The study assessed the experience of sex workers, men who have sex with men, people who use drugs and transgender people in Africa with consultations for the Global Fund, UNAIDS and PEPFAR. An online survey had 99 respondents from 25 African countries, and I spoke with key populations representatives in Cameroon, Kenya, Malawi, Nigeria, Uganda, and Tanzania, as well as a focus group in Malawi. The report was cosponsored and co-authored by AMSHeR, the Africa Sex Workers Alliance, Gender DynamiX, and Transbantu Association Zambia.
42 percent of key populations who responded had been consulted on national HIV strategic plans, 33 percent on Global Fund funding requests, and 19 percent on PEPFAR operational plans
Many complained that consultation was cursory and tokenistic, and few had seen the final plans or budgets to verify whether their input was included
Participation was complex, time-consuming, and unfunded — it often involved taking time off from day jobs, or travel at the respondent’s own expense
Some described retaliation or threats from key actors in their countries if they criticized performance of existing programmes
Despite the challenges, most expressed determination to continue to engage, in order to press for meaningful change.
As we think about future development of mechanisms to manage funds for the Covid-19 response, what works and what does not, it’s important to hear and reflect on these voices. The report includes recommendations, which the report partners discussed in depth with the Global Fund, UNAIDS and PEPFAR at the time.
More broadly, perhaps we should think about a community HIV archive to save reports like these from vanishing…
Data is increasingly important in planning and decision-making, but data can also be biased and shaped by our assumptions and gaps in knowledge. When this gap-filled data is plugged into algorithms, it can amplify existing forms of discrimination.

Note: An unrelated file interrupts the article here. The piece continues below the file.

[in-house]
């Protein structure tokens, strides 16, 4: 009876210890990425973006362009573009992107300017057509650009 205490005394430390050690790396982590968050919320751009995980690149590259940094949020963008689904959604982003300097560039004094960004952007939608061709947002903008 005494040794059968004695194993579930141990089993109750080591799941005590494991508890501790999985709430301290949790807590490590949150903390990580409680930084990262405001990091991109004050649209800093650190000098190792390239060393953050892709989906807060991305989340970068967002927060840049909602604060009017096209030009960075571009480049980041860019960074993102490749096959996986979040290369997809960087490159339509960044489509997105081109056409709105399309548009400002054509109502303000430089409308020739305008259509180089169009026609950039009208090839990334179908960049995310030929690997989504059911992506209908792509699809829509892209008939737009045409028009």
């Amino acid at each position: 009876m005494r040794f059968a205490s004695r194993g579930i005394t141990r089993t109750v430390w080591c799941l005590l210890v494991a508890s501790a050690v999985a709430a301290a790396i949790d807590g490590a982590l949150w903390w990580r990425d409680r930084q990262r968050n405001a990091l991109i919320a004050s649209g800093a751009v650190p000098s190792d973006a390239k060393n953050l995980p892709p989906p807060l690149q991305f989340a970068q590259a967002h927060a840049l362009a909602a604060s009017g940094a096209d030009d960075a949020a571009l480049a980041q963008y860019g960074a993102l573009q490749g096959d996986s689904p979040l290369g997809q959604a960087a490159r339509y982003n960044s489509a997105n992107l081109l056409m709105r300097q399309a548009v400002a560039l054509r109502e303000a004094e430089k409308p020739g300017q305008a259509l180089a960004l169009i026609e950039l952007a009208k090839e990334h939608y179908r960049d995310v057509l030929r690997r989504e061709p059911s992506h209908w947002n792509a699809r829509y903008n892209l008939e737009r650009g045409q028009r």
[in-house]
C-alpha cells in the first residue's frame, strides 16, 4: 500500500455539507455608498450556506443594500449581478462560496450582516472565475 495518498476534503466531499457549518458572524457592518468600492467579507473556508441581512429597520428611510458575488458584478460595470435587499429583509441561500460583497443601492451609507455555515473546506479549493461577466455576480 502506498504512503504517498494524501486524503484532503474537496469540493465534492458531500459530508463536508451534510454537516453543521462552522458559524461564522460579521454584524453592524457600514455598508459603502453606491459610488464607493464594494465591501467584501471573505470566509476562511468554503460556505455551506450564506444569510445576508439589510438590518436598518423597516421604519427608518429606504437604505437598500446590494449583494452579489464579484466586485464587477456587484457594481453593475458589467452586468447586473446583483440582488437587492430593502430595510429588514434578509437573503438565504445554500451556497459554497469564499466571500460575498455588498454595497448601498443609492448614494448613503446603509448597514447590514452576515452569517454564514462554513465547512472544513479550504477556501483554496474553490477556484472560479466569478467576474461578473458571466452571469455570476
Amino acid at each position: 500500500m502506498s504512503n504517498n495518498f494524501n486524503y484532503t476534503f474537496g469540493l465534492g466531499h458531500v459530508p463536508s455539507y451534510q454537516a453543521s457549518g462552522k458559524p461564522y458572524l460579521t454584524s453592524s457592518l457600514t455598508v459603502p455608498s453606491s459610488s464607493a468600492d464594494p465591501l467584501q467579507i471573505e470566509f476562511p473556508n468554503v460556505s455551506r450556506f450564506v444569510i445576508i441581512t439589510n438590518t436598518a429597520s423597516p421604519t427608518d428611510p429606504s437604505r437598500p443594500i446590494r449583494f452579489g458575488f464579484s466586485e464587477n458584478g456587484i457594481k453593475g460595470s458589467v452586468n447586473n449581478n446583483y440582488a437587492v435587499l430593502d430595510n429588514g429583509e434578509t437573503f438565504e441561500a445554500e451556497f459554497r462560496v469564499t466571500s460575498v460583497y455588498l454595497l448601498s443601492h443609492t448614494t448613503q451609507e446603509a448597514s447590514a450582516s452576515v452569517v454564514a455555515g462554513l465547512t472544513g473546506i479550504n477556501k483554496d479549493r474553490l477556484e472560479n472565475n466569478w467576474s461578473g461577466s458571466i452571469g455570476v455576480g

For example, the global HIV response is being undermined by the fact that many governments deny the existence of the key populations at greatest risk — gay men and other men who have sex with men, sex workers, drug users, and transgender people. Since no data is gathered about their needs, life-saving services are not funded, and the lack of data reinforces the denial. This creates a data paradox which can warp national health priorities and plans.
As this Tedx talk explains, stigma, discrimination and inequality are systematically creating invisibility which can keep marginalized, stigmatized groups uncounted and unserved. To break the vicious cycle of this data paradox, we have to change the power relationships that keep some groups hidden and on the margins.
With restrictions in many countries on nongovernmental organizations, and sweeping new laws coming into play in response to COVID-19, is space closing for civil society, journalists and other whistleblowers in global health? Leading international activists and journalists debated this question from national and international perspectives, on 19 May 2020, as part of the Graduate Institute’s 73rd World Health Assembly week. Co-organised by the Global Health Centre, STOPAIDS and Medicus Mundi International.
Gargeya Telakapalli, Research Associate, People’s Health Movement
Mercy Korir, Medical Doctor; Journalist, KTN News, Kenya
Mike Podmore, Executive Director, STOPAIDS; Chair, Action for Global Health
Nadejda Dermendjieva, Executive Director, Bulgarian Fund for Women
Thomas Schwarz, Executive Secretary, Medicus Mundi International
Moderated by Meg Davis, Special Advisor, Strategy and Partnerships, Global Health Centre
In 2017 I was honored to be one of three recipients of the International Geneva Award from the Swiss Network for International Studies (SNIS). Here’s a 4-minute video interview about that work, now transmogrifying into part of my forthcoming book, The Uncounted: Politics of Data in Global Health. Many thanks to Ruxandra Stoicescu and the SNIS team.
Matt shared his recent study on the impact of the Global Fund on good governance in countries, Dr. Goosby and I shared comments, and we had a rich, focused discussion with some good audience questions. In hindsight, I only wish that I had spoken slower 🙂
Listen to the recording, and see the slides, here.